Tuesday, August 08, 2006

Roosevelt Historic District Called 'Model' Urban Neighborhood

Roosevelt Historic District Called 'Model' Urban Neighborhood
Mel Meléndez ~ The Arizona Republic


When Maria Capogreco first discussed opening a delicatessen in Phoenix's Roosevelt Historic district neighborhood, friends warned her about the blight and crime that had overrun the former working-class community.

Three years later, the owner of the Calabria Italian Grocery and Deli smiles when she recalls her initial concerns.

Thanks to new commercial storefronts and lofts, rehabilitated housing and restored historic structures, Roosevelt is now a thriving urban neighborhood.

It recently became the first downtown Phoenix community to meet 100 percent of its revitalization goals, after being designated a Neighborhood Initiative Area in 1998. "It's beautiful and vibrant now and that's attracting lots of young couples and singles," said Capogreco, a Boston transplant. "You get the sense that this is the place to be and live now. I definitely did the right thing."

Phoenix, like several other cities in the Valley, believes it, too, is doing the right thing by concentrating redevelopment efforts on downtown neighborhoods to draw residents and commerce to rejuvenated city cores. The urban renewal efforts are nothing new as several other Phoenix neighborhoods, such as Willo and F.Q. Story, have been replenished and are now in high demand.

But Phoenix officials tout Roosevelt, which runs south from McDowell Road to Van Buren Street and east from 7th Avenue to 7th Street, as a model for how flagging neighborhoods can be turned around when residents work with cities to revitalize communities.

"We picked Roosevelt because it had been in decline for so long, not because it was downtown," said Ken Lynch, spokesman for Phoenix's Neighborhood Services Department. "But it's right up the street from the expanded ASU campus, so its restoration does enhance our overall vision for downtown."

Roosevelt's renewal couldn't have been more timely because of the city's push to redevelop downtown, including expanding Arizona State University's downtown campus, opening a University of Arizona medical school, new housing and hotels, and the light-rail system, which will run through the heart of the Roosevelt community on Central Avenue.

The municipal NIA designation allowed the neighborhood to apply and receive hundreds of thousands of dollars in federal and state grants to revamp and build new housing.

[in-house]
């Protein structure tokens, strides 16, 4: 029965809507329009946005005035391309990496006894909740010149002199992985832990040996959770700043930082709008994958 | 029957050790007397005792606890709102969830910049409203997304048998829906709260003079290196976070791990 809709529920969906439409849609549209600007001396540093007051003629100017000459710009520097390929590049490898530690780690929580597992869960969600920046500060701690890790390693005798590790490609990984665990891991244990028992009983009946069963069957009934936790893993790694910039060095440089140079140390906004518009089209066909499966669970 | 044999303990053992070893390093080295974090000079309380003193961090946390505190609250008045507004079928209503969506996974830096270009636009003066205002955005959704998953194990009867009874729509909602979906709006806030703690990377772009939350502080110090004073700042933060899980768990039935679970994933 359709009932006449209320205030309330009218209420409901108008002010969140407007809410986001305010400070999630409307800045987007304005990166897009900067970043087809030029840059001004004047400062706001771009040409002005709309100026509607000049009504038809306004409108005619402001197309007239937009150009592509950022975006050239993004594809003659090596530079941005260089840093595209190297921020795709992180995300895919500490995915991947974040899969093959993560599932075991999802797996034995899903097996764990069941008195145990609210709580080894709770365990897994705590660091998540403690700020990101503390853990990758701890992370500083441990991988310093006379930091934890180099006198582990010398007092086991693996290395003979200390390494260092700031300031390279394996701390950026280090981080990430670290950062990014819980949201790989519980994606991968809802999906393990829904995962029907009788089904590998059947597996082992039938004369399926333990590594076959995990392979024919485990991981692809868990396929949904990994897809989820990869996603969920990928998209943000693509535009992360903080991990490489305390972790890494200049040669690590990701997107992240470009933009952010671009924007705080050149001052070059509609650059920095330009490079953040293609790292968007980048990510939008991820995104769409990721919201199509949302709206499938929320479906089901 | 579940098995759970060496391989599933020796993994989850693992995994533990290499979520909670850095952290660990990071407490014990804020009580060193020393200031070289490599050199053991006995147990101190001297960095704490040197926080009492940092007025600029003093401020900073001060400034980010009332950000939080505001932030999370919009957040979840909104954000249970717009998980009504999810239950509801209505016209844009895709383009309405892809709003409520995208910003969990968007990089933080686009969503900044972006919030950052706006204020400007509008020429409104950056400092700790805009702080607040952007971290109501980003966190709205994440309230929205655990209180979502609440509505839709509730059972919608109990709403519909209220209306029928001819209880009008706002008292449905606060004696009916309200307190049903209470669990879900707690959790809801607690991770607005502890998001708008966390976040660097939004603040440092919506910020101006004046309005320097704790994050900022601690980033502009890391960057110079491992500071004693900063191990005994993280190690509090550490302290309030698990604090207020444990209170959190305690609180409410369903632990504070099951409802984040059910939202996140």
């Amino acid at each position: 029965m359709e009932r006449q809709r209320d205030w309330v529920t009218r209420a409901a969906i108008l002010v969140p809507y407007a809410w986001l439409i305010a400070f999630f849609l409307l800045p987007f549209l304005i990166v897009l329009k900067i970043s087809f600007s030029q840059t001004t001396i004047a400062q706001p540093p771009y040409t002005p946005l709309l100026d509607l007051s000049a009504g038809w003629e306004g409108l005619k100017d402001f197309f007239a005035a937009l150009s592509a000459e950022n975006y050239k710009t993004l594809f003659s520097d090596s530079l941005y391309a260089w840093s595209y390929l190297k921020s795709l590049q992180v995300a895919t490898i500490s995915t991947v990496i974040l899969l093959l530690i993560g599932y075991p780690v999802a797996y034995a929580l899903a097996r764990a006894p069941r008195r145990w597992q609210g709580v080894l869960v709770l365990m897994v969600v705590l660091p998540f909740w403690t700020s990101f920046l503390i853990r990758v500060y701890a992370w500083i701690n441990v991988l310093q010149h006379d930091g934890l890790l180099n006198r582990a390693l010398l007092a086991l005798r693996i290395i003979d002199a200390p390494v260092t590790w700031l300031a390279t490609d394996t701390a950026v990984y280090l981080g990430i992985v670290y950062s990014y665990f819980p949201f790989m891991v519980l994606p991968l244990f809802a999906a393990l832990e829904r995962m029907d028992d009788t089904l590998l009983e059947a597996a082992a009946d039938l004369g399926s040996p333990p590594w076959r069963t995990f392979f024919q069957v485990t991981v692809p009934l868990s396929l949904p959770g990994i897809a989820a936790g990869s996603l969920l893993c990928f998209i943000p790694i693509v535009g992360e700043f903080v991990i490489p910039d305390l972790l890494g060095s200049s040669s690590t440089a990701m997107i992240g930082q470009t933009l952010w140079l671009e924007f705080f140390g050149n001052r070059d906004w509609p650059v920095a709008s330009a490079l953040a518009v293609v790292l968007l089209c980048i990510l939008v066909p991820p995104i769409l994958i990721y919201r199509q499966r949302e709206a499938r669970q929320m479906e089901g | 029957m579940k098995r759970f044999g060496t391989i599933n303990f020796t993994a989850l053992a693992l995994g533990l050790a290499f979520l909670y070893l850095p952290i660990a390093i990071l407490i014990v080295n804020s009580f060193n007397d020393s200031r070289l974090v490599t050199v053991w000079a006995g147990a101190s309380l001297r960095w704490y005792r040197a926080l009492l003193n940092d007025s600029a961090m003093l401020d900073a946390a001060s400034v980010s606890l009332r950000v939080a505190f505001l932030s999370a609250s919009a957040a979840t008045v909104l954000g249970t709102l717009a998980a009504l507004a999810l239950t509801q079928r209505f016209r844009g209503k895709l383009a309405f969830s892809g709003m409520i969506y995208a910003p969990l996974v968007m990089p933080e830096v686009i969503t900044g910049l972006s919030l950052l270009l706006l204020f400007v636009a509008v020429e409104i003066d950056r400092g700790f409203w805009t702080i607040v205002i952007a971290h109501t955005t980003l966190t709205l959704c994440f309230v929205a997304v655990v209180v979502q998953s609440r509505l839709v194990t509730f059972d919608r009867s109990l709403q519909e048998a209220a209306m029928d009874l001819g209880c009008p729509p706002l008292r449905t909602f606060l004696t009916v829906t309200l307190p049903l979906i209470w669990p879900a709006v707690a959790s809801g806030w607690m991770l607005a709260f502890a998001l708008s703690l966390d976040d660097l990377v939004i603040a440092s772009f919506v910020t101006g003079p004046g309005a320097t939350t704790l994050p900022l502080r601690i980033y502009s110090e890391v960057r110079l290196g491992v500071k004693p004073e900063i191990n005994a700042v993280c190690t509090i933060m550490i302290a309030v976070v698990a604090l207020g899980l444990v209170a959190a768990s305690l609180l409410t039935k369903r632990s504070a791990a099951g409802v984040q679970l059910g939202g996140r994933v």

Those who remember the formerly blighted community, marked by graffiti, gang activity, dilapidated apartments and abandoned properties, would hardly recognize it today. Tree-lined streets peppered with decorative streetlights showcase more than 200 renovated homes and apartment units and tasteful storefront venues, including the art galleries now featured in Phoenix's popular First Fridays art walk event.

"We've always had artists here," said physician Joan Kelchner, a member of the Roosevelt Action Association. "But the vibrancy and urban culture we envisioned is now here, as well. We're very pleased."

The city worked with Roosevelt residents, business owners and developers to secure funding, including more than $650,000 in federal Community Development Block Grants, and more than $400,000 in Phoenix bond monies for renovations.

"For every dollar we brought in private investors spent 10 times that amount," Lynch said.

The public grants and private funding aided with restoration projects, including more than eight historic buildings, including the Lamar apartments at 301-303 W. Latham St., now a pair of two-story owner-occupied units. Nearly 70 multi-family units now stand along the once rundown 5th and 6th avenues between Fillmore and McKinley streets. The city also helped leverage the private development of Artisan Homes, which brought 105 new condominiums to 7th and Roosevelt streets.

Kelchner, who's lived in Roosevelt since 1984, said partnering with the city sped up the neighborhood's revitalization efforts.

"We'd been holding economic forums with developers since the late 90s," she said. "But the NIA designation gave us the city staff and wherewithal to accomplish our goals. It put everyone on the same page."

Roosevelt business owners agree.

"The city respected our wishes, which helped preserve Roosevelt's neighborhood feel," said Tina Eaves, co-owner of The Cleaners at Alterations and Creations at 214 W. Roosevelt St. "And at heart that's what we are: a very distinct neighborhood."

Across from Eaves' shop on 3rd Avenue sits Gold Spot. Closed for more than 30 years, the shuttered facility reopened in 2003. It now houses several businesses, including the Calabria deli and the Mecha Salon.

"The Roosevelt community is beautiful and safe now," Lynch said. "That's something everybody can be proud of."

If you are looking to purchase a home or business in the Phoenix Historic Roosevelt district, call a Real Estate agent who specializes in the area ... Laura Boyajian, aka, Laura B. at 602.400.0008, or visit her historic Phoenix website at: http://www.historiccentralphoenix.com

Search homes in this historic Phoenix neighborhood at:
Search Roosevelt now.

1 Comments:

At 10 August, 2006 12:16, Blogger Laura B. said...

Stellar article.
http://www.historiccentralphoenix.com

 

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